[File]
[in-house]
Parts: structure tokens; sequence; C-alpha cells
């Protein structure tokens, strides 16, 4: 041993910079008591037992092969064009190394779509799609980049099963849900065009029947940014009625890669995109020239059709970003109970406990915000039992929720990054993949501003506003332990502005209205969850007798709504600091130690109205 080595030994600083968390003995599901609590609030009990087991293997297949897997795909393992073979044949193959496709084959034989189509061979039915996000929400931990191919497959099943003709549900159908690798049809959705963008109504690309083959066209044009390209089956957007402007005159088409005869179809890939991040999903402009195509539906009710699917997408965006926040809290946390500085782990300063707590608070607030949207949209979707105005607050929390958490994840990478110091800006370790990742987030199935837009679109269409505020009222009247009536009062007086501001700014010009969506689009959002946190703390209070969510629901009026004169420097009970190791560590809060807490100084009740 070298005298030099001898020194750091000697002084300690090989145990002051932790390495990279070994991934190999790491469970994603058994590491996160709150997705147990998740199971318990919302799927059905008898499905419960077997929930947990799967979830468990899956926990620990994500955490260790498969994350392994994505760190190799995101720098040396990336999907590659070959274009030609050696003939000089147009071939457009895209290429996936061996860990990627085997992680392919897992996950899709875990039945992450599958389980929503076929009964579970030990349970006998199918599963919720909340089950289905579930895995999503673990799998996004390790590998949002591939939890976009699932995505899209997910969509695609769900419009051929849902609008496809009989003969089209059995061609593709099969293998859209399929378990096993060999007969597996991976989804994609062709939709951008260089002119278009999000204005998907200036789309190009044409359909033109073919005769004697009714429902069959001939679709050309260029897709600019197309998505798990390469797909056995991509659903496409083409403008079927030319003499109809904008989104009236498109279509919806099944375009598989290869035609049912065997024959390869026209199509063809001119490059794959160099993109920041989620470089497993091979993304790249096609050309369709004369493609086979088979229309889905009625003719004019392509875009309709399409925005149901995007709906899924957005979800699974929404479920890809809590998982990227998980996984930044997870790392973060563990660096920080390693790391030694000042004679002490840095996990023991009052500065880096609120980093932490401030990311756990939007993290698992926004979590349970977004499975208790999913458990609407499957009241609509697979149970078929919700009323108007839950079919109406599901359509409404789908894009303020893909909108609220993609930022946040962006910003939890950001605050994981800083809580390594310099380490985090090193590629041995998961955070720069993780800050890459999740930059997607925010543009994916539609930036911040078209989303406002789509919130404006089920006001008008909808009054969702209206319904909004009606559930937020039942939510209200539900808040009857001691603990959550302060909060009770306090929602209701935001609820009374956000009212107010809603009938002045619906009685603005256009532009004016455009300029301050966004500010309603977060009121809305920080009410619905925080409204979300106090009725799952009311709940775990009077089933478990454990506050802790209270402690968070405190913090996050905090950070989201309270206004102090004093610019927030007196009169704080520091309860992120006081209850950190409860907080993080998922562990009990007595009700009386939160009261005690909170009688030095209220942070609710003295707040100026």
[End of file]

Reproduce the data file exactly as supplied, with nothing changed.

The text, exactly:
[in-house]
Parts: structure tokens; sequence; C-alpha cells
């Protein structure tokens, strides 16, 4: 041993910079008591037992092969064009190394779509799609980049099963849900065009029947940014009625890669995109020239059709970003109970406990915000039992929720990054993949501003506003332990502005209205969850007798709504600091130690109205 080595030994600083968390003995599901609590609030009990087991293997297949897997795909393992073979044949193959496709084959034989189509061979039915996000929400931990191919497959099943003709549900159908690798049809959705963008109504690309083959066209044009390209089956957007402007005159088409005869179809890939991040999903402009195509539906009710699917997408965006926040809290946390500085782990300063707590608070607030949207949209979707105005607050929390958490994840990478110091800006370790990742987030199935837009679109269409505020009222009247009536009062007086501001700014010009969506689009959002946190703390209070969510629901009026004169420097009970190791560590809060807490100084009740 070298005298030099001898020194750091000697002084300690090989145990002051932790390495990279070994991934190999790491469970994603058994590491996160709150997705147990998740199971318990919302799927059905008898499905419960077997929930947990799967979830468990899956926990620990994500955490260790498969994350392994994505760190190799995101720098040396990336999907590659070959274009030609050696003939000089147009071939457009895209290429996936061996860990990627085997992680392919897992996950899709875990039945992450599958389980929503076929009964579970030990349970006998199918599963919720909340089950289905579930895995999503673990799998996004390790590998949002591939939890976009699932995505899209997910969509695609769900419009051929849902609008496809009989003969089209059995061609593709099969293998859209399929378990096993060999007969597996991976989804994609062709939709951008260089002119278009999000204005998907200036789309190009044409359909033109073919005769004697009714429902069959001939679709050309260029897709600019197309998505798990390469797909056995991509659903496409083409403008079927030319003499109809904008989104009236498109279509919806099944375009598989290869035609049912065997024959390869026209199509063809001119490059794959160099993109920041989620470089497993091979993304790249096609050309369709004369493609086979088979229309889905009625003719004019392509875009309709399409925005149901995007709906899924957005979800699974929404479920890809809590998982990227998980996984930044997870790392973060563990660096920080390693790391030694000042004679002490840095996990023991009052500065880096609120980093932490401030990311756990939007993290698992926004979590349970977004499975208790999913458990609407499957009241609509697979149970078929919700009323108007839950079919109406599901359509409404789908894009303020893909909108609220993609930022946040962006910003939890950001605050994981800083809580390594310099380490985090090193590629041995998961955070720069993780800050890459999740930059997607925010543009994916539609930036911040078209989303406002789509919130404006089920006001008008909808009054969702209206319904909004009606559930937020039942939510209200539900808040009857001691603990959550302060909060009770306090929602209701935001609820009374956000009212107010809603009938002045619906009685603005256009532009004016455009300029301050966004500010309603977060009121809305920080009410619905925080409204979300106090009725799952009311709940775990009077089933478990454990506050802790209270402690968070405190913090996050905090950070989201309270206004102090004093610019927030007196009169704080520091309860992120006081209850950190409860907080993080998922562990009990007595009700009386939160009261005690909170009688030095209220942070609710003295707040100026």